Thursday saw the implementation of a new Spanish law that requires food delivery companies to employ delivery drivers and riders as employees, rather than contractors. Labor unions have called for strict monitoring and inspections to ensure compliance.

Spain’s Trade Union Confederation stated that the Riders Law would “put an halt to the labor fraud that has been affecting workers in this sector for too long.” It also suggested that the labor ministry and its inspectors monitor, evaluate, and report on compliance with the law.

This law defines food delivery drivers as employees of digital platforms, and not self-employed. It covers approximately 30,000 workers.

In May, legislation was passed that requires companies like Glovo in Spain and Uber Eats in America to give information to workers’ legal representatives about the algorithms and artificial intelligence systems they use to assign jobs and assess performance.

The law could affect a 700 million-euro ($851million) food delivery industry in Spain, according to app-based food delivery companies. Deliveroo, a U.K.-based food delivery company, has stated that it will exit the Spanish market until mandatory consultations with workers. Some workers also objected, claiming that the freelance model allowed them more flexibility.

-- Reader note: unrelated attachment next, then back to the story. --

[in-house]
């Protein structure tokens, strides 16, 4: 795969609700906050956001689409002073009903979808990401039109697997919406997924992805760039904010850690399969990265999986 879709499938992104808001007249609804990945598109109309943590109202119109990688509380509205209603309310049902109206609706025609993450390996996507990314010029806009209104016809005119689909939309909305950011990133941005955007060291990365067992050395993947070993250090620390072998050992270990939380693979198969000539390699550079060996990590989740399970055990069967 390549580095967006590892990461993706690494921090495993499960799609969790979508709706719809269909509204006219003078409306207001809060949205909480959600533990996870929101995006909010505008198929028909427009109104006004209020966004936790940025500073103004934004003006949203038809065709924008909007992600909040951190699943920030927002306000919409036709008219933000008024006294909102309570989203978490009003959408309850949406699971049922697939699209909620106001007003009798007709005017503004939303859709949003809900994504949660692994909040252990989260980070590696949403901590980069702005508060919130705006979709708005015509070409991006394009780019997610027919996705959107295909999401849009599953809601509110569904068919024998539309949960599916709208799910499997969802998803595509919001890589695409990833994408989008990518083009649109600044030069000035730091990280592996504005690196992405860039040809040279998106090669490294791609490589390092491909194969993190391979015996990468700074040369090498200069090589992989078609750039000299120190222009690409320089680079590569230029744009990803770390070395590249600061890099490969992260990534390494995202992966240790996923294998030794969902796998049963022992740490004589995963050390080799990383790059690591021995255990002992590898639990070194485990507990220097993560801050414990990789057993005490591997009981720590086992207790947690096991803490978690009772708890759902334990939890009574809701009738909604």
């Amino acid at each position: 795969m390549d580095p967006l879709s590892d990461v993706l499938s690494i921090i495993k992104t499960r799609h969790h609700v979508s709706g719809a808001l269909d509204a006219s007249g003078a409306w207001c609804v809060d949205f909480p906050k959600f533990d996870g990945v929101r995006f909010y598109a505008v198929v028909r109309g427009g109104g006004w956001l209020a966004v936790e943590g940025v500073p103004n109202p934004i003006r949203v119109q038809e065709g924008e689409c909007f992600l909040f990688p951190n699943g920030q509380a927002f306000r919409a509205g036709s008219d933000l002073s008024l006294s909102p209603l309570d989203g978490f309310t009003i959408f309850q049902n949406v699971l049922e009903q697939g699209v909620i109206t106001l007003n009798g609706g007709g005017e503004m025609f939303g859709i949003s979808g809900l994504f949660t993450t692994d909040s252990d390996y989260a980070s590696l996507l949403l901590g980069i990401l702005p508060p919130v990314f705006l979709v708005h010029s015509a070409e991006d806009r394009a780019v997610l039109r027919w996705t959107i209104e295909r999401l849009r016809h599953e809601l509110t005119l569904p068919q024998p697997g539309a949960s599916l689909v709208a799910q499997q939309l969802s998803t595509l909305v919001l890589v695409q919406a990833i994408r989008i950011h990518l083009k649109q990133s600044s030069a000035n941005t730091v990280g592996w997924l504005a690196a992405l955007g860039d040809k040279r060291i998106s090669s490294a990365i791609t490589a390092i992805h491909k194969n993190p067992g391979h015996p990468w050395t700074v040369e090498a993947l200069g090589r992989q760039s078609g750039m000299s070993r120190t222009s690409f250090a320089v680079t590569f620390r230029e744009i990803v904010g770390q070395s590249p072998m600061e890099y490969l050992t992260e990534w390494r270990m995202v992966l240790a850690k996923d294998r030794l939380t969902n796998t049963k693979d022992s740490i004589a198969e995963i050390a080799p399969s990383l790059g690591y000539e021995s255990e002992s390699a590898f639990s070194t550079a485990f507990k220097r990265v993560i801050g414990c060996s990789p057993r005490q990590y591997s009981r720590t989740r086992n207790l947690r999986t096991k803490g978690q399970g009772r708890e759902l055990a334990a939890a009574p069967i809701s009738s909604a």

Riders For Rights is a gig economy union. They noted that workers were not offered heat protection or additional pay, with temperatures exceeding 38 degrees Celsius in Spain (100.4 F) on Thursday.

The union tweeted that “Companies will continue failing to comply with the legislation.” This fraud will continue as long as they can afford to pay fines rather than hire us. They don’t understand laws and legislations.

According to the CCOO, it was working with Just Eats to create new riders’ contracts. Glovo stated that it will employ 2,000 delivery workers to comply with the new law, but keep the rest of its workers freelancing. Uber Eats stated that it will subcontract some of its services.